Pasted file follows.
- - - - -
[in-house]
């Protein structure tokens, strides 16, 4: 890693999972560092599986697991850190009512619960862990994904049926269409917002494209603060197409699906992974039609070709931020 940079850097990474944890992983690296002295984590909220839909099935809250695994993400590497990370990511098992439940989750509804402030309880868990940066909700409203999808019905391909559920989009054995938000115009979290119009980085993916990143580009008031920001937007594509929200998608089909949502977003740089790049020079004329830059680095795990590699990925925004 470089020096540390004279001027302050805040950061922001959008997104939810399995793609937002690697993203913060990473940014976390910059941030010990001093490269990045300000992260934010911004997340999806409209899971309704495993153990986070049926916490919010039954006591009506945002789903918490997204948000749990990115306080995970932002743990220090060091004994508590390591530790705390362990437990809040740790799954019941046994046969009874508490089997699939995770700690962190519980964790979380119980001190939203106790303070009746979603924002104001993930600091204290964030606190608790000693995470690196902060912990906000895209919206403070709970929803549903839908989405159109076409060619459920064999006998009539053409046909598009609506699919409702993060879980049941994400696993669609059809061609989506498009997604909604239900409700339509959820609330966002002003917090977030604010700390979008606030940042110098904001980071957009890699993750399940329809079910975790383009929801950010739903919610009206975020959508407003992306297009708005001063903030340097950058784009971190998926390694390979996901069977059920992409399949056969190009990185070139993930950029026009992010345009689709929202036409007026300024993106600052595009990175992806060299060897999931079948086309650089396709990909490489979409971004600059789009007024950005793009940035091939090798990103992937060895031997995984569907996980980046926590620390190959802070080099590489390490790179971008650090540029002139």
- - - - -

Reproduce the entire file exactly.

[in-house]
């Protein structure tokens, strides 16, 4: 890693999972560092599986697991850190009512619960862990994904049926269409917002494209603060197409699906992974039609070709931020 940079850097990474944890992983690296002295984590909220839909099935809250695994993400590497990370990511098992439940989750509804402030309880868990940066909700409203999808019905391909559920989009054995938000115009979290119009980085993916990143580009008031920001937007594509929200998608089909949502977003740089790049020079004329830059680095795990590699990925925004 470089020096540390004279001027302050805040950061922001959008997104939810399995793609937002690697993203913060990473940014976390910059941030010990001093490269990045300000992260934010911004997340999806409209899971309704495993153990986070049926916490919010039954006591009506945002789903918490997204948000749990990115306080995970932002743990220090060091004994508590390591530790705390362990437990809040740790799954019941046994046969009874508490089997699939995770700690962190519980964790979380119980001190939203106790303070009746979603924002104001993930600091204290964030606190608790000693995470690196902060912990906000895209919206403070709970929803549903839908989405159109076409060619459920064999006998009539053409046909598009609506699919409702993060879980049941994400696993669609059809061609989506498009997604909604239900409700339509959820609330966002002003917090977030604010700390979008606030940042110098904001980071957009890699993750399940329809079910975790383009929801950010739903919610009206975020959508407003992306297009708005001063903030340097950058784009971190998926390694390979996901069977059920992409399949056969190009990185070139993930950029026009992010345009689709929202036409007026300024993106600052595009990175992806060299060897999931079948086309650089396709990909490489979409971004600059789009007024950005793009940035091939090798990103992937060895031997995984569907996980980046926590620390190959802070080099590489390490790179971008650090540029002139």